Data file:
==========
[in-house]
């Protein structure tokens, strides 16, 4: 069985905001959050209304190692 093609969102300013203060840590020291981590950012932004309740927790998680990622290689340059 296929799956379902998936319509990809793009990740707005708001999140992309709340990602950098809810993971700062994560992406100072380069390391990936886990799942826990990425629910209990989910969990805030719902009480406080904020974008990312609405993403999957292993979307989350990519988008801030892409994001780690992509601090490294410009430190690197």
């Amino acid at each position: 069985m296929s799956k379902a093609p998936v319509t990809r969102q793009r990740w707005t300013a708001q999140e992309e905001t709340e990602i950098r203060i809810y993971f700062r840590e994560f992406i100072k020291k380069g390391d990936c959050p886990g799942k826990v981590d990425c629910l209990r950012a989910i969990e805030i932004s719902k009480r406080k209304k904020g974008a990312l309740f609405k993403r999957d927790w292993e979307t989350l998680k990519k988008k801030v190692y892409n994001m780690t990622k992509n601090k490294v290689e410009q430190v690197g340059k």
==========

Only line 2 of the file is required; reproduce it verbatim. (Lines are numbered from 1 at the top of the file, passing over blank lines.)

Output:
């Protein structure tokens, strides 16, 4: 069985905001959050209304190692 093609969102300013203060840590020291981590950012932004309740927790998680990622290689340059 296929799956379902998936319509990809793009990740707005708001999140992309709340990602950098809810993971700062994560992406100072380069390391990936886990799942826990990425629910209990989910969990805030719902009480406080904020974008990312609405993403999957292993979307989350990519988008801030892409994001780690992509601090490294410009430190690197």